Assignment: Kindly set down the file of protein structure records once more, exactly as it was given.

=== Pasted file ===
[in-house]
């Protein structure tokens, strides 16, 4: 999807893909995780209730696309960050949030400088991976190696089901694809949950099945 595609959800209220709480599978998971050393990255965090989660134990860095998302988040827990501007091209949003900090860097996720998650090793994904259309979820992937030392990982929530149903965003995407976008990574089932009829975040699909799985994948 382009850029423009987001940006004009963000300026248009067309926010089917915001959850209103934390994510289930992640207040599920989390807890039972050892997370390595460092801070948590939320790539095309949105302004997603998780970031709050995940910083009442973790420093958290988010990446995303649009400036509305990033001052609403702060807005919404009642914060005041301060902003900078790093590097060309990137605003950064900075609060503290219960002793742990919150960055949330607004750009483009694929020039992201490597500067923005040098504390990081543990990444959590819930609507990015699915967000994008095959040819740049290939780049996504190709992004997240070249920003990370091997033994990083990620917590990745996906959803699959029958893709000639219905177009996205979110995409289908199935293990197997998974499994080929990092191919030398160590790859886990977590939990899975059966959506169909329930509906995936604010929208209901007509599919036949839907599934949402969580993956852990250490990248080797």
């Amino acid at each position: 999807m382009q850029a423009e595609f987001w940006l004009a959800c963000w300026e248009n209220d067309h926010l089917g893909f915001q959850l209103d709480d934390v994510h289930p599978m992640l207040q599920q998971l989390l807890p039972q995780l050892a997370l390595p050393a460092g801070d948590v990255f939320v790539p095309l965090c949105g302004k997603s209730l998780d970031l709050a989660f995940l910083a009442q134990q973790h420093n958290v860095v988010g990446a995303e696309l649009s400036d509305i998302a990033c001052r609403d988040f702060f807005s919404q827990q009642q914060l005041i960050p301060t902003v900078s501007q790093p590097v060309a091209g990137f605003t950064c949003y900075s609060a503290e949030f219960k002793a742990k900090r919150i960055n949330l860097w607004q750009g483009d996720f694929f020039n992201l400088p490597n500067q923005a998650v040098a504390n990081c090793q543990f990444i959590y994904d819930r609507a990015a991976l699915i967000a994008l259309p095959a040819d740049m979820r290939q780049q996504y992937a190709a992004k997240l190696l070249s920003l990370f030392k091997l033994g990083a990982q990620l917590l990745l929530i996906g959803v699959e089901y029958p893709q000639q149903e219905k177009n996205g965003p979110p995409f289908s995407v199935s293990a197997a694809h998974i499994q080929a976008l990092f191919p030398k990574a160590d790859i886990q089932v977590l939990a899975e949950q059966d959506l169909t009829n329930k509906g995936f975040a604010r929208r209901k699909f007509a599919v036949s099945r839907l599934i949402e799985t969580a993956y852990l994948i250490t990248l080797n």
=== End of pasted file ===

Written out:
[in-house]
């Protein structure tokens, strides 16, 4: 999807893909995780209730696309960050949030400088991976190696089901694809949950099945 595609959800209220709480599978998971050393990255965090989660134990860095998302988040827990501007091209949003900090860097996720998650090793994904259309979820992937030392990982929530149903965003995407976008990574089932009829975040699909799985994948 382009850029423009987001940006004009963000300026248009067309926010089917915001959850209103934390994510289930992640207040599920989390807890039972050892997370390595460092801070948590939320790539095309949105302004997603998780970031709050995940910083009442973790420093958290988010990446995303649009400036509305990033001052609403702060807005919404009642914060005041301060902003900078790093590097060309990137605003950064900075609060503290219960002793742990919150960055949330607004750009483009694929020039992201490597500067923005040098504390990081543990990444959590819930609507990015699915967000994008095959040819740049290939780049996504190709992004997240070249920003990370091997033994990083990620917590990745996906959803699959029958893709000639219905177009996205979110995409289908199935293990197997998974499994080929990092191919030398160590790859886990977590939990899975059966959506169909329930509906995936604010929208209901007509599919036949839907599934949402969580993956852990250490990248080797």
């Amino acid at each position: 999807m382009q850029a423009e595609f987001w940006l004009a959800c963000w300026e248009n209220d067309h926010l089917g893909f915001q959850l209103d709480d934390v994510h289930p599978m992640l207040q599920q998971l989390l807890p039972q995780l050892a997370l390595p050393a460092g801070d948590v990255f939320v790539p095309l965090c949105g302004k997603s209730l998780d970031l709050a989660f995940l910083a009442q134990q973790h420093n958290v860095v988010g990446a995303e696309l649009s400036d509305i998302a990033c001052r609403d988040f702060f807005s919404q827990q009642q914060l005041i960050p301060t902003v900078s501007q790093p590097v060309a091209g990137f605003t950064c949003y900075s609060a503290e949030f219960k002793a742990k900090r919150i960055n949330l860097w607004q750009g483009d996720f694929f020039n992201l400088p490597n500067q923005a998650v040098a504390n990081c090793q543990f990444i959590y994904d819930r609507a990015a991976l699915i967000a994008l259309p095959a040819d740049m979820r290939q780049q996504y992937a190709a992004k997240l190696l070249s920003l990370f030392k091997l033994g990083a990982q990620l917590l990745l929530i996906g959803v699959e089901y029958p893709q000639q149903e219905k177009n996205g965003p979110p995409f289908s995407v199935s293990a197997a694809h998974i499994q080929a976008l990092f191919p030398k990574a160590d790859i886990q089932v977590l939990a899975e949950q059966d959506l169909t009829n329930k509906g995936f975040a604010r929208r209901k699909f007509a599919v036949s099945r839907l599934i949402e799985t969580a993956y852990l994948i250490t990248l080797n």